The Tacoma is bigger and better in all the important areas: it’s four inches wider and has a taller cabin and a longer wheelbase. The V-6 gains 55 horsepower for an impressive 245. A new, 164-horsepower, 2.7-liter four replaces both old four-cylinder engines. The maximum tow rating jumps to 6500 pounds. Besides the choice of engines, the menu includes three body styles (regular cab, Access Cab, and Double Cab), two special editions (the Pre-Runner and the X-Runner), two bed lengths (60.3 inches or 73.5 inches), four transmissions, and three differentials.
If muscle trucks are your thing, then you’ll want one of the 3500 TRD-evolved, rear-wheel-drive,V-6 X-Runners (six-speed manual only). A crossmember added to the frame increases torsional rigidity, and the suspension upgrades include firmer springs, Bilstein dampers, and a rear antiroll bar. On the track, the X-Runner delivers 0.9 g lateral grip.
The Tacoma was built to passenger-car safety standards, with side and curtain air bags available. ABS with brake assist is standard. You can add stability control with traction control, as well as hill-start assist to prevent rolling back from an uphill stop. The wide variety of standard and optional features (among them under-the-floor and behind-the-seat storage cubbies, rear seats that fold flat, a 400-watt outlet in the cargo bed, bed storage boxes, a bed extender, and TRD sport and off-road packages) makes the Tacoma useful both for work and for play.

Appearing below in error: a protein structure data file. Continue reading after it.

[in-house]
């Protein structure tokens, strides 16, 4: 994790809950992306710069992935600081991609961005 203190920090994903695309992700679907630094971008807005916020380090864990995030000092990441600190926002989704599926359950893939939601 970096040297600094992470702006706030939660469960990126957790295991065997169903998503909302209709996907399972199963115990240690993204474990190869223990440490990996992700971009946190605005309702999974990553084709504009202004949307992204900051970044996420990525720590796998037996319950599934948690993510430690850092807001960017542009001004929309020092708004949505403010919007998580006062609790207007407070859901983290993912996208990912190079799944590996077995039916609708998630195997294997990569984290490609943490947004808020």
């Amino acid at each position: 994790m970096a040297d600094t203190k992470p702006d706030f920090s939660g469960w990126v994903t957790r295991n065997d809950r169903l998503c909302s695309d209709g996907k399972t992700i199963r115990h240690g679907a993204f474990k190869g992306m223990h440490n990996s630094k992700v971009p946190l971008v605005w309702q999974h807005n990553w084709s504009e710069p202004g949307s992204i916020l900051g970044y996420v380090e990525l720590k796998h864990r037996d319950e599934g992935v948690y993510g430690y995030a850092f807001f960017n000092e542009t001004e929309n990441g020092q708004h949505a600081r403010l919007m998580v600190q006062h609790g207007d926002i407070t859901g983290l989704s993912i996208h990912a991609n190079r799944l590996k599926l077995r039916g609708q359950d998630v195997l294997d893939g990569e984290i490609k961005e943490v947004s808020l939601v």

We went to Alaska to play off-road. A 4×4 regular-cab Tacoma climbed fearlessly into the stark hills of the Alyeska ski resort, aced an obstacle course, and headed back downhill using optional downhill assist in first low, which pulled us from a downhill crawl to a dead stop. We actually had to juice the throttle to keep going.
With this redesign, Toyota has juiced the throttle of its compact pickup. It has created a truck that is far superior to the one it replaces, even if it’s not so compact anymore.